The inaugural Sustainability Safari 2015 went off without a hitch!
Together with professors, teachers, company representatives, environmental experts, and politicians, we introduced the intricate web of sustainable projects in Kalmar to students of all ages – from high school to PhD programs. Setting off in our busses on a sunny autumn morning, our students visited a range of places in and around Kalmar where they learned about the efforts of many companies and researchers to achieve a higher level of sustainability in our region:
Here, students heard a presentation from Pelle and Johanna, both representatives from Kalmar Energi, a company that provides heating and electricity for 90% of Kalmar region’s residents through “distance heating.” Using finely ground woodchips from excess tree branches, Kalmar Energi boils the mixture to a temperature of around 500 degrees Celsius, after which it passes through a steam turbine to activate a generator, which is then sent to the homes of the people of Kalmar region! Ash produced by the boiler is collected, mixed with water and replanted in the forest, and smoke emitted is filtered and condensed into water. Kalmar Energi aims for one hundred percent renewable energy, and works consistently – since 1978! – to find new ways of cutting waste and NOX emissions.
Students learned about the wonderful world of Algoland, complete with beautiful bubbling on-site algae reactors, thanks to Fredrik, Lina and Elin! In their presentation, our Algoland experts talked to the students about our ongoing experiment uses Baltic Sea microalgae to filter the Cement factory flue-gas and reduce the carbon emissions. We also learned of the new Algoland project in Moskogen where microalgae is used to clean landfill leachate of nutrients. In the challenge of reducing climate- and eutrophication impacts this project could have exciting implications for the future of bio-sustainable solutions. Not only that, but growing algae with flue gas carbon and process water nutrients is a renewable resource for products such as biofuel and animal feed.
Students heard from Peter, the KSSR representative who explained their project for filtering leachate water from their new landfill, through their multiple pond pumping system, which combined with sand, aerates the water and filters out chemicals and nitrogen. KSSR works diligently to ensure that the water that goes into the Kalmar Sound is as clean as possible.
important fish that needs our help to get through the freshwater system to spawn! Students learned how to identify a variety of Baltic Sea fishes, and even tested out an app by SportFiskarna which helped them to figure out which fish was which.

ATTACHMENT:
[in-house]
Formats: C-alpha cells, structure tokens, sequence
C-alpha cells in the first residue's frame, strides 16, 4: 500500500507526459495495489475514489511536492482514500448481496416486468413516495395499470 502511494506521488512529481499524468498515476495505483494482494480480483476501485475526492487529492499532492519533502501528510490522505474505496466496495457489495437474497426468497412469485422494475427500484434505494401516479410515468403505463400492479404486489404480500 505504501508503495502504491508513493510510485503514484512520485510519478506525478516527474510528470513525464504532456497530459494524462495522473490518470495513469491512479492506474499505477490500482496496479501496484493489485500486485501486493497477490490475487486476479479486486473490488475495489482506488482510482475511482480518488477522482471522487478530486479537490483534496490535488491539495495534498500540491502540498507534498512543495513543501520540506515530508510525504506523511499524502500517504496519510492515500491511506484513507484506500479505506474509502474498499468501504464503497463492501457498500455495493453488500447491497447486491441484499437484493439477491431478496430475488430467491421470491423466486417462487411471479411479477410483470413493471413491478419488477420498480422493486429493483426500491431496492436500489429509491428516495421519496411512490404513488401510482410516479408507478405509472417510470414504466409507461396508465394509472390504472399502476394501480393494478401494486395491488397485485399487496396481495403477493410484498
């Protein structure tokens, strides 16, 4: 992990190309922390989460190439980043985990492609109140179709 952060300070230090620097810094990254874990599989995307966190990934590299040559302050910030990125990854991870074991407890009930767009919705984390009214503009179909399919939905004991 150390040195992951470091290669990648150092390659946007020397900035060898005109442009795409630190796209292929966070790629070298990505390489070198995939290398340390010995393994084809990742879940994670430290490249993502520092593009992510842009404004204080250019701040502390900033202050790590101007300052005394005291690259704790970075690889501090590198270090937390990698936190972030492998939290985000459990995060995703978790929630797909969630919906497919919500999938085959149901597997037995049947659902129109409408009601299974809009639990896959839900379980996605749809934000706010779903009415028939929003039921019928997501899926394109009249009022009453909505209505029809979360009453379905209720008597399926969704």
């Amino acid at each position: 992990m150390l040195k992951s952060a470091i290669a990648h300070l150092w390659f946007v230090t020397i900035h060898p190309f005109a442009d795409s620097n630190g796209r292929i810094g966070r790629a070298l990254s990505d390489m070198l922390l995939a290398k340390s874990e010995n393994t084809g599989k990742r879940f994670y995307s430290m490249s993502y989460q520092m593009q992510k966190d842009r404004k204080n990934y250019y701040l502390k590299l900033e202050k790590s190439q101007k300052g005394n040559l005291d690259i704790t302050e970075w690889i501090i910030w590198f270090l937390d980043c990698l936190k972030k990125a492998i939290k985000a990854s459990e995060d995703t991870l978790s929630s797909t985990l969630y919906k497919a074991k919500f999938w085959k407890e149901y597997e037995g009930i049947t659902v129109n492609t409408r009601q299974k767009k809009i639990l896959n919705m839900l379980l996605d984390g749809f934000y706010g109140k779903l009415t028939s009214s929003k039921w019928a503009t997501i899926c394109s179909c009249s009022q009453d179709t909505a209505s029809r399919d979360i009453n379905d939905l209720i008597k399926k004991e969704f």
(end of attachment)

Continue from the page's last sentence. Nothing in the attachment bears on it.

Representatives from Kalmar Vatten taught students participants about the hard work that they do in order to keep our water clean here in Kalmar. Filtration and pumping systems remove excess nutrients from sewage water in order to meet the guidelines set forth by the municipality government. Kalmar Vatten aims for high-quality, clean filtration, and continues to do so each year. They also gave us a special tip for keeping excess street water clean: Clean your cars at car washes, not in your driveway!
The VattenRåd is a consortia of residential individuals whose aim is to spread information and goals in order to keep the environment as clean as possible – here in Sweden, and beyond. Kalmar municipality works with the water council for establishing stricter regulations and brainstorming ideas on how to lower emissions through air and water.
Here, Samuel and Martin (LNU) gave an introduction to the phytoplankton, zooplankton, and other organisms that inhabit the freshwater systems in and around Kalmar! Here, students peered through microscopes at diatoms and algae, learned about the beautiful dragonflies (that begin their lives as quite plain-looking), and used nets to try and catch their own freshwater friends.
Here, in beautiful Hagby, Safari participants gathered to hear talks from Isabella Löfvin, minister of the International Development Cooperation and Green Party member, Lantmännen representative Reine, Susanna Minnhagen of Kalmar Kommun, and our very own Catherine Legrand who lectured about the Baltic Sea – now and towards the future.
Students took boat trips to the mussel farm in which they learned about how mussels can not only take up extra nutrients in the Baltic Sea, but can also be used as a sustainable feed for animals, such as chickens and fish, creating a no-waste cycle that improves water quality as well as gives back to the community’s food resources. We also enjoyed some delicious sausages and enjoyed the spectacular seaside view!
Together, nearly 150 people participated in the Sustainability Safari 2015. One hundred and fifty people who learned about Blue Growth, our wetlands, the cleaning and reusing of our waste, and the creation of biological cycling projects that will make our region a safer, cleaner place to live. Most importantly, these presentations could be the seedlings needed to spread information and ideas to the rest of the world on how to create a sustainable world for our children, and the future.
We contributed to the 2015 Sustainability Safari: